Model projects against racism and discrimination

Research, documentation, information: monitoring

A good example of how the new media offer additional possibilities in the monitoring of racist and fascist structures is the project, Aktion Analyse, from Brandenburg. Supported by video and internet projects, youth groups investigate racism and right-wing extremism in their local schools and refugee homes. The results are published in the form of a contest and documented on the group’s own website.

The Bündnis aktiver Fußballfans (»Association of Active Football Fans«, BAFF) is also connecting and expanding its commitment against racism with help of the internet. You can take a walk through their exhibition called »Tatort Stadion« (Crime scene: stadium) not only in fan pubs, but also on the new BAFF website. In a forum parallel to the exhibition, fans can exchange information and share strategies against racist violence.

SolidRocks is another monitoring project which focuses on building networks. Hardcore fans from the alternative youth center of Leisnig/Sachsen investigate and inform other youth clubs about right-wing tendencies in the hardcore scene, which originated from punk and was once part of leftist youth culture. is devoted to the widely discussed issue of Nazi presence on the internet. Information including addresses, content, context and providers are collected, examined and evaluated here. The goal of this new website is not to strengthen the tendencies towards censorship on the net, but to provide a serious information resource for strategies against Nazi presence on the net.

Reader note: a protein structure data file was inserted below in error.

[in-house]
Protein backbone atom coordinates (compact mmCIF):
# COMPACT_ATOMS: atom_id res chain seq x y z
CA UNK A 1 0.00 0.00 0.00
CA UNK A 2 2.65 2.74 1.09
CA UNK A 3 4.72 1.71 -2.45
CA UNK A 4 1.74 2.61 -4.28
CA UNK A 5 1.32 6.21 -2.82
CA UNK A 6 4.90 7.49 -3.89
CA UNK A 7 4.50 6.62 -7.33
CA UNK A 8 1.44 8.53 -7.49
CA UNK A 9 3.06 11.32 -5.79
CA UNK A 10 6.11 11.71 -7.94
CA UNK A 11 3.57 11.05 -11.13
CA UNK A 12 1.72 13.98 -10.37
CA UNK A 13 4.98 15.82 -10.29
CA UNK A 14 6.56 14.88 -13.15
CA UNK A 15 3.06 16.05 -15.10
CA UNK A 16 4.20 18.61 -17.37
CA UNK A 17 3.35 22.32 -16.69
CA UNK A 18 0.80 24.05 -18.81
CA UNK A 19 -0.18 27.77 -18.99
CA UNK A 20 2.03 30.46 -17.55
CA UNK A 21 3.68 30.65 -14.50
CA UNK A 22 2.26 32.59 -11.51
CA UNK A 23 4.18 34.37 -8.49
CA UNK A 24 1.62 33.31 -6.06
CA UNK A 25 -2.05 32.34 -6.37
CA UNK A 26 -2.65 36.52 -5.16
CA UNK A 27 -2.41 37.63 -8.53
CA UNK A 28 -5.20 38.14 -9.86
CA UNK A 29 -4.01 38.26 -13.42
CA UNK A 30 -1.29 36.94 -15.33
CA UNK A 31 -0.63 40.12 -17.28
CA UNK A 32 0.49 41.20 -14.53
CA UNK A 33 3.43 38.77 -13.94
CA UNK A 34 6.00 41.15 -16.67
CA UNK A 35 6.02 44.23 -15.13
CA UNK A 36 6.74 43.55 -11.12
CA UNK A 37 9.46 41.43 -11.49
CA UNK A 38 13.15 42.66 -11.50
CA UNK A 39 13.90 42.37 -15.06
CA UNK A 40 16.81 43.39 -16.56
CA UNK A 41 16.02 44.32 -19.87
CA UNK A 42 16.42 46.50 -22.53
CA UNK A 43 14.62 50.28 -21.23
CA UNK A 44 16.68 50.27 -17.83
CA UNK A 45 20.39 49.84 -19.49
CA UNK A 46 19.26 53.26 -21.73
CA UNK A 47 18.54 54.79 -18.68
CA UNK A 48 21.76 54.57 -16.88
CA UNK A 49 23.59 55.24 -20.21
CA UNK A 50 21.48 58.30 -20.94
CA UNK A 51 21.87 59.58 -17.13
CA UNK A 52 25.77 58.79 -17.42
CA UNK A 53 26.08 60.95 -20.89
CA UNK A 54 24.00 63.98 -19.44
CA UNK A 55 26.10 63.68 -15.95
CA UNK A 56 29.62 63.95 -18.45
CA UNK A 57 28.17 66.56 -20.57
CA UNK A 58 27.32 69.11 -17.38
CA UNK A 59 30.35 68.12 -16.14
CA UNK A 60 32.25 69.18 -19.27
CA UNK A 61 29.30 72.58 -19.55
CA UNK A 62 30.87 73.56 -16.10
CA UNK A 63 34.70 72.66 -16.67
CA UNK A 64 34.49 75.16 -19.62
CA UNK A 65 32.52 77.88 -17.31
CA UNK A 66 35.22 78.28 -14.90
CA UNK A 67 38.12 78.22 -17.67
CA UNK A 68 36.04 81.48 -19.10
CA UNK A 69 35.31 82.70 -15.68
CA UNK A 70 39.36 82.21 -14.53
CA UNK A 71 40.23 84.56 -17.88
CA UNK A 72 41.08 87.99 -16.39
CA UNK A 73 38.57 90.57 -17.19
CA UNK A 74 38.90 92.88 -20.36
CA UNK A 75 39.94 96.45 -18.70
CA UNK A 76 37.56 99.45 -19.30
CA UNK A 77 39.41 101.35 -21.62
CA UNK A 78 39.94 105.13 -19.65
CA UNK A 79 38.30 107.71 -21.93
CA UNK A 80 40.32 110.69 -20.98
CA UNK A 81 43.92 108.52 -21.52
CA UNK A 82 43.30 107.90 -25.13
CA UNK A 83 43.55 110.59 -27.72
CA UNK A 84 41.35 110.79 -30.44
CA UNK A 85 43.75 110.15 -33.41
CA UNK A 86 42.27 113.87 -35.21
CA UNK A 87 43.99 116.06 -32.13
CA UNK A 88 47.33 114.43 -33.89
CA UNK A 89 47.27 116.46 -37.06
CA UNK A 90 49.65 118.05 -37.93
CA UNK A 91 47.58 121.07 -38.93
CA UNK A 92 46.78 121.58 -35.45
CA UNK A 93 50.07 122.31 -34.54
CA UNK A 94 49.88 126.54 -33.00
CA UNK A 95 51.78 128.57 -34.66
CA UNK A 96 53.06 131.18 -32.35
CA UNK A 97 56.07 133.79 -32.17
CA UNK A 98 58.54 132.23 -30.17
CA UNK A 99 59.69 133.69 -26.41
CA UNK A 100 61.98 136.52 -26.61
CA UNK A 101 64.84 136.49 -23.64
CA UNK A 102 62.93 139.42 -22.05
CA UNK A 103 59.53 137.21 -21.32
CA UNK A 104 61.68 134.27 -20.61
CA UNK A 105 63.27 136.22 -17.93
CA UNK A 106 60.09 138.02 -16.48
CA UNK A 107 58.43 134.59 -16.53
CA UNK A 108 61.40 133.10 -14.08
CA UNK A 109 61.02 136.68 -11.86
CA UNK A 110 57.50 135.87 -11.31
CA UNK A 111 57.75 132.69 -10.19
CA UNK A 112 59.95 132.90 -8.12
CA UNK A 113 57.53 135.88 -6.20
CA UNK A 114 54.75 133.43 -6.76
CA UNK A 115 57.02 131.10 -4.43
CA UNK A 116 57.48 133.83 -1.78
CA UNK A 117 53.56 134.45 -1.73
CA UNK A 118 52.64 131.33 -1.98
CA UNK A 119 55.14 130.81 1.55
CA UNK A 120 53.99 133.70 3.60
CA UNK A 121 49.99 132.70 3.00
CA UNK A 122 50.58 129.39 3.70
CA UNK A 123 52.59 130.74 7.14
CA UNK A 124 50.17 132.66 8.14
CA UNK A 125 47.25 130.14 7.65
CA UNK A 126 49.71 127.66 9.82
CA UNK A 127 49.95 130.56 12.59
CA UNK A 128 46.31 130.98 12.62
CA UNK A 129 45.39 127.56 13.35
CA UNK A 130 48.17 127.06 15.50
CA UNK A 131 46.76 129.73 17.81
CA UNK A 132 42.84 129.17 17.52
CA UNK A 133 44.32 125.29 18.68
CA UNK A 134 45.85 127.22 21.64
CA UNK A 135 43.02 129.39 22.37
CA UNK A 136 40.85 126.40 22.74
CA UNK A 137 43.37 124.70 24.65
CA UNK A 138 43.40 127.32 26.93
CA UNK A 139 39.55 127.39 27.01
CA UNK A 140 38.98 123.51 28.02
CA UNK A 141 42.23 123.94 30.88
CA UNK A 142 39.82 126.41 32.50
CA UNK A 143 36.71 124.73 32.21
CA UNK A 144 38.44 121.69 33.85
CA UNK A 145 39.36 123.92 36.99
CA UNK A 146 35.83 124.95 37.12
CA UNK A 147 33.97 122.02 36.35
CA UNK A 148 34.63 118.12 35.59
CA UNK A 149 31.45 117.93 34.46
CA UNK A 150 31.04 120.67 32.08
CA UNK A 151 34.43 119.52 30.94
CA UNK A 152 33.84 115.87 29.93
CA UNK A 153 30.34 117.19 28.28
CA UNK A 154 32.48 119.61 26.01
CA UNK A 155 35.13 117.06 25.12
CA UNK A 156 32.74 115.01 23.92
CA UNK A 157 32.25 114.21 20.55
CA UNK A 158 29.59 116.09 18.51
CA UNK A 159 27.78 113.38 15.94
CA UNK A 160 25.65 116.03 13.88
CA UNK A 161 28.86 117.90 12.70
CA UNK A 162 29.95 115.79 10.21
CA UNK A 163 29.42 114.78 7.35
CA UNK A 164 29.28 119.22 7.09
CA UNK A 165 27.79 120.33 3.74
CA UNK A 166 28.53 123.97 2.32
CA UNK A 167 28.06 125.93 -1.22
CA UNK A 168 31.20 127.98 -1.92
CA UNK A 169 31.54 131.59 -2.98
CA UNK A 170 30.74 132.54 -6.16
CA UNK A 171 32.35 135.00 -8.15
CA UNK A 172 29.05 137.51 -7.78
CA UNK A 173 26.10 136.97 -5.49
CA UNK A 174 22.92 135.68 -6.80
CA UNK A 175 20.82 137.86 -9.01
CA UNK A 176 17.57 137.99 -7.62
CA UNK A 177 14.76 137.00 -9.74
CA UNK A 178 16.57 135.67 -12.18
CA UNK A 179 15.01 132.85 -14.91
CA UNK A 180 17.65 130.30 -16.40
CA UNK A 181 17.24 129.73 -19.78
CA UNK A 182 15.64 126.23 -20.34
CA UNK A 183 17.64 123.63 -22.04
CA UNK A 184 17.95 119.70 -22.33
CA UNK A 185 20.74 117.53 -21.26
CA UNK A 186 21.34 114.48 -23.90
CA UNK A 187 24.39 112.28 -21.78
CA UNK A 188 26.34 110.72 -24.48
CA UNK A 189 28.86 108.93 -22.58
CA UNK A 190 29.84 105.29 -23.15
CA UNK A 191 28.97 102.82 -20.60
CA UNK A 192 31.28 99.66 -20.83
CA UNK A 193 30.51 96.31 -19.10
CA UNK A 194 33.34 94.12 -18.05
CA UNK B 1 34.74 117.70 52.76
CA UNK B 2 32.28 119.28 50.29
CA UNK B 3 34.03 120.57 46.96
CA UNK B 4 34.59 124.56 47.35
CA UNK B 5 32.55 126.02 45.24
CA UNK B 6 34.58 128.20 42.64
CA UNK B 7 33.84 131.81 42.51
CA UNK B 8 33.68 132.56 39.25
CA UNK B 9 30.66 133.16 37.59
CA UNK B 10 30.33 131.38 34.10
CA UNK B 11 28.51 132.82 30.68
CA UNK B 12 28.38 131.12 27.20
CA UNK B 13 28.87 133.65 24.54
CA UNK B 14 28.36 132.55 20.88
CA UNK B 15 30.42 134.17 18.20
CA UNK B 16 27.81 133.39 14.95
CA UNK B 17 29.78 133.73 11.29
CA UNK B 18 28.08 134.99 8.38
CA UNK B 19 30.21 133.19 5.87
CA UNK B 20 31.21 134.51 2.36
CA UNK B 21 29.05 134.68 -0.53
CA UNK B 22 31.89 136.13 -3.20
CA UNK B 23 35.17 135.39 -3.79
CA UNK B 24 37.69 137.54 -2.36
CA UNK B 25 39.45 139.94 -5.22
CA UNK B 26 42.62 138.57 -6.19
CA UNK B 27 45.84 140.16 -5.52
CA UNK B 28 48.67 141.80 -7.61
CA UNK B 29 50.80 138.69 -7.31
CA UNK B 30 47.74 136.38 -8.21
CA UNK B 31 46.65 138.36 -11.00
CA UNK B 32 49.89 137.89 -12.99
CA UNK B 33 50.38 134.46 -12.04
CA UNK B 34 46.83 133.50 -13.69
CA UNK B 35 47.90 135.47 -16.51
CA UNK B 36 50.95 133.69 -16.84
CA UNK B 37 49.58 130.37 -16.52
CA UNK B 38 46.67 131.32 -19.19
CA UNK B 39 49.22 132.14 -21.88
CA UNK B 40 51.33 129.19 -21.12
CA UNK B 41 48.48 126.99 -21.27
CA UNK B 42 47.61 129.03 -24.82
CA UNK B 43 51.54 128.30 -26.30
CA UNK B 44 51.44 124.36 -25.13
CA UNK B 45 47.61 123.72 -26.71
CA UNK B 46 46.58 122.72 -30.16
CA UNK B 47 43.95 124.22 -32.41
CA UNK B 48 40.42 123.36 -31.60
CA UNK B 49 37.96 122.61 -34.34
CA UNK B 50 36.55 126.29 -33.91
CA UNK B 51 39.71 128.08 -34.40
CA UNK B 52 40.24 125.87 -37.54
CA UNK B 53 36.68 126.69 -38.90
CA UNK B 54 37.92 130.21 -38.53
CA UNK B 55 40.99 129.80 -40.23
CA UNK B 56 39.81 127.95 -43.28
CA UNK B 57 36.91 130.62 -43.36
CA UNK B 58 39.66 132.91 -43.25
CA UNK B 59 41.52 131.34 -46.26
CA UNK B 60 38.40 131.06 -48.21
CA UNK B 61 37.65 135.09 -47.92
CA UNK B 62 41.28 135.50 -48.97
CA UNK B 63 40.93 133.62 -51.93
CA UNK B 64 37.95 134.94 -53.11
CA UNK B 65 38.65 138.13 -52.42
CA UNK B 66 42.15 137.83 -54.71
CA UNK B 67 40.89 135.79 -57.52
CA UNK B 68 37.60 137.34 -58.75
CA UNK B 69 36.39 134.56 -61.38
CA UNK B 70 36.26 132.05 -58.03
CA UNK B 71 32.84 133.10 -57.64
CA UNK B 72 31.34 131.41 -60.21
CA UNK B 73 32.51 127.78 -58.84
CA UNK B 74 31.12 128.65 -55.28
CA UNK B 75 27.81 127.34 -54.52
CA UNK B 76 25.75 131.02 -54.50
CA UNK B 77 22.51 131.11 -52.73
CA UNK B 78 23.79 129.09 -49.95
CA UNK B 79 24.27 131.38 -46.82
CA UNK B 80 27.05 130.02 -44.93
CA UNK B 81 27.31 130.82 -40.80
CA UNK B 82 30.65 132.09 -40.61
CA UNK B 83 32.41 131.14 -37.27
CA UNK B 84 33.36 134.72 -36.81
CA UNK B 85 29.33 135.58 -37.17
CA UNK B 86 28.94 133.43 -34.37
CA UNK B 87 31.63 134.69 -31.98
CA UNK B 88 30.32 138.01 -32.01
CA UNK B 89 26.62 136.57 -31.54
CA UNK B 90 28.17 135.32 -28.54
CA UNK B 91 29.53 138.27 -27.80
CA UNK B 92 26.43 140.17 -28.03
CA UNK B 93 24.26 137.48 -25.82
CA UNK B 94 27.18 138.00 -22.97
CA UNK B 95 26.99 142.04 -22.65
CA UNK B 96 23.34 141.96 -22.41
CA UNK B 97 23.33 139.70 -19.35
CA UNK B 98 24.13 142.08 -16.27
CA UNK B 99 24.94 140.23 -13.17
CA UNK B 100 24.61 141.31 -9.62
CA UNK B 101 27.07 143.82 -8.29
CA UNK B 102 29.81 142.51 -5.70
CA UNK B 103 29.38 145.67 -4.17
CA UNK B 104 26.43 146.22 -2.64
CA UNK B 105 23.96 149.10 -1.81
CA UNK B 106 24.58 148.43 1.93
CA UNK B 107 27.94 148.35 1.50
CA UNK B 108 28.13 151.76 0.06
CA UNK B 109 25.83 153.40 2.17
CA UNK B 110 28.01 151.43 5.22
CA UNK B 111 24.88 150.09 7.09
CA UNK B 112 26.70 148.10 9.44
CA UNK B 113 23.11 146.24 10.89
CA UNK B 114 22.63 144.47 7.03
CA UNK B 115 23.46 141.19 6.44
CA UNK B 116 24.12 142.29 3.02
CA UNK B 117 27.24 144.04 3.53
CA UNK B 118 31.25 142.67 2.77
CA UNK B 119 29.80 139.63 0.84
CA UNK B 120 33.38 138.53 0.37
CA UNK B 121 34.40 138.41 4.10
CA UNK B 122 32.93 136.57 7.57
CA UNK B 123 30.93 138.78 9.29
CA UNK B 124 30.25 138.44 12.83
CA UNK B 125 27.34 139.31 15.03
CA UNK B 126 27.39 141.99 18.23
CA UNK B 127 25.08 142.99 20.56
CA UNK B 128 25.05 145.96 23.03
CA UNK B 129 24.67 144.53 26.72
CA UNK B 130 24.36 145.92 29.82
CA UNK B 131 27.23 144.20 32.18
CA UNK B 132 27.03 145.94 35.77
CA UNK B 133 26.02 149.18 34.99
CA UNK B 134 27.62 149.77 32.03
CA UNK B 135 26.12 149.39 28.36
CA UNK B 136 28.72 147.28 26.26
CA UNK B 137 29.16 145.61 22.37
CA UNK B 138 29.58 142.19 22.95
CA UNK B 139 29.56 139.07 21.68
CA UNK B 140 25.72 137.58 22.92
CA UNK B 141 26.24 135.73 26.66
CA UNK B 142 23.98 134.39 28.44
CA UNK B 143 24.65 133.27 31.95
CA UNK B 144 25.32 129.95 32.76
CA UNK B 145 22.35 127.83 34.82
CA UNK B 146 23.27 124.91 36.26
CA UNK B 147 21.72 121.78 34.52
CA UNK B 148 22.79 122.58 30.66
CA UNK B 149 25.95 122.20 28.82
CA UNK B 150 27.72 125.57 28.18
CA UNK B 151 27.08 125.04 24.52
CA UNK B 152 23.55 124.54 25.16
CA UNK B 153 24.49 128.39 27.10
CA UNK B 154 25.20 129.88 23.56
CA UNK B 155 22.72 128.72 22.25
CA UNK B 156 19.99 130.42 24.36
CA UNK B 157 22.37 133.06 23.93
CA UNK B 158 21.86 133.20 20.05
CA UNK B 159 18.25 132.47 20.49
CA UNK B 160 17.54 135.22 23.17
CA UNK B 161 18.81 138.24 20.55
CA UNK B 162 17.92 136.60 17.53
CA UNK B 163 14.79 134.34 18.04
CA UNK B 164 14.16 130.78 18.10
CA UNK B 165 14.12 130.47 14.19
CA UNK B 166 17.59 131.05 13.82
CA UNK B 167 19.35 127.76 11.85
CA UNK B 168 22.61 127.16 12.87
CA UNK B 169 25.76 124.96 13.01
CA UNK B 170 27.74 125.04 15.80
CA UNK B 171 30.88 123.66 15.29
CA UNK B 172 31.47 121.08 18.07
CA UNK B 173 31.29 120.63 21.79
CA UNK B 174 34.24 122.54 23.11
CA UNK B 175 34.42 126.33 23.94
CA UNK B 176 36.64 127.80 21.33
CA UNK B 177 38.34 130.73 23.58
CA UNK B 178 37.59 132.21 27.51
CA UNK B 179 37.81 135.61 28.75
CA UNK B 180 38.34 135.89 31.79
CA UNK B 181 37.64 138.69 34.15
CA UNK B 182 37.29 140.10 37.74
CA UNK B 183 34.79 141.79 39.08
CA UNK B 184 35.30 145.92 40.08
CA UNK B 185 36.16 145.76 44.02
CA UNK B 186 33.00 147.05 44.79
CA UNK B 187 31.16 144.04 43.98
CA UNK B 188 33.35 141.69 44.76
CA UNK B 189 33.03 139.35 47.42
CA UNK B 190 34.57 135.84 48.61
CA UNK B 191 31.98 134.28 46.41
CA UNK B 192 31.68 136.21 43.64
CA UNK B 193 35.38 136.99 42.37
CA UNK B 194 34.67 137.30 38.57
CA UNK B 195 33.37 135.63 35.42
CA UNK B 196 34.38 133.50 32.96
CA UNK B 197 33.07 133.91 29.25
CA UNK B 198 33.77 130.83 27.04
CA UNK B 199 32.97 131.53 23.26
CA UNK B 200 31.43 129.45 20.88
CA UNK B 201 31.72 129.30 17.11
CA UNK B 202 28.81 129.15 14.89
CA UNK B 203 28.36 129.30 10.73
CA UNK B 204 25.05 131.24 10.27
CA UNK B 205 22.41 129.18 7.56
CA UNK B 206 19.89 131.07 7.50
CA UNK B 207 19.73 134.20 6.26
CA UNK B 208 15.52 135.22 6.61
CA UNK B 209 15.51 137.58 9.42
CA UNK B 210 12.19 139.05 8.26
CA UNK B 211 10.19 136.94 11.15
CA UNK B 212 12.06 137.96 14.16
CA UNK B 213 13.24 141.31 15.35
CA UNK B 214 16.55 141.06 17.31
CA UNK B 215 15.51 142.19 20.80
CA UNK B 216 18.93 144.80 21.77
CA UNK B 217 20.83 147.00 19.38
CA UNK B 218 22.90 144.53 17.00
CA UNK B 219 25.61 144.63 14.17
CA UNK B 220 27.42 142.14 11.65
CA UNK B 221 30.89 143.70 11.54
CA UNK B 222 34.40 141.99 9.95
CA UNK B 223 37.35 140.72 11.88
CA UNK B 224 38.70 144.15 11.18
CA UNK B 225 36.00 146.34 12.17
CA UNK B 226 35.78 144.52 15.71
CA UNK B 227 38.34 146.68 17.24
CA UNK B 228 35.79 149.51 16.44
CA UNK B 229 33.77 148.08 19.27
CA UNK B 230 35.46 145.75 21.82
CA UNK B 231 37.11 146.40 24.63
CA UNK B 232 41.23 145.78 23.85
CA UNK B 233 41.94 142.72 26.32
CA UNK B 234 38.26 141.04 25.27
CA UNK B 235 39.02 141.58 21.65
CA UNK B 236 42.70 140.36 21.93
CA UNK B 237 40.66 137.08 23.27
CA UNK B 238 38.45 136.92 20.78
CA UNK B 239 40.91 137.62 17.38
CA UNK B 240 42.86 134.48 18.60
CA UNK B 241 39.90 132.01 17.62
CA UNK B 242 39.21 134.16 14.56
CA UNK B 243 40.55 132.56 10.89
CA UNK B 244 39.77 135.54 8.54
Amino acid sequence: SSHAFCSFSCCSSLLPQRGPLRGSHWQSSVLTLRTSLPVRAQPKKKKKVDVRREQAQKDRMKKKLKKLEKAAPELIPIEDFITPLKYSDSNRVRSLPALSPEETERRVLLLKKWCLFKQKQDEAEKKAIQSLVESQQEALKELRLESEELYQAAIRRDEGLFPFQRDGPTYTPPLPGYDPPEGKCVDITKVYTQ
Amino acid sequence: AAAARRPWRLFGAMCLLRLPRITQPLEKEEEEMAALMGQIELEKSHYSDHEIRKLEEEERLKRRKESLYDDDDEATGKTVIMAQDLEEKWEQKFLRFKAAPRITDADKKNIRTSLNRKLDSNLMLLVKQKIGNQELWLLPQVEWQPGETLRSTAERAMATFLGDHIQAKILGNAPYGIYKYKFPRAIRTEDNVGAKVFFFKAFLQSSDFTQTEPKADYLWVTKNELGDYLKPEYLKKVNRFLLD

That digital media can help to enhance the creativity of children and also may be used to prevent the development of racism, one might learn from the educational project »Fremde Länder – Heimatländer«. (Foreign countries – Homelands). Supported by media education professionals, the pupils of a primary school class in Munich searched CDs and the Internet for information about the life of children in China and Ethiopia. Finally, they presented the results of their project to their parents on a website.

These twelve projects are supported by D-A-S-H because they can be used as models for other projects in the future:

Live on the internet: streaming media

One-time-only political and cultural events can benefit greatly by being broadcast over the internet, a process called streaming media. Not only are concerts and performances thereby made available to a greater public and for a longer time, audio and video documentations on the net offer the additional advantage of providing background information that illustrates the context of the respective events.

For example, on the website of the Bayerischer Flüchtlingsrat (»Bavarian Refugee Council«) you can now find a video stream of the »Rage against Abschiebung« festival, which has been taking place in Munich since 1997. In addition to the concerts of well-known independent bands such as Stella, Barbara Morgenstern and Neoangin, visitors to the website can hear the musicians explain in interviews why they support antiracist initiatives.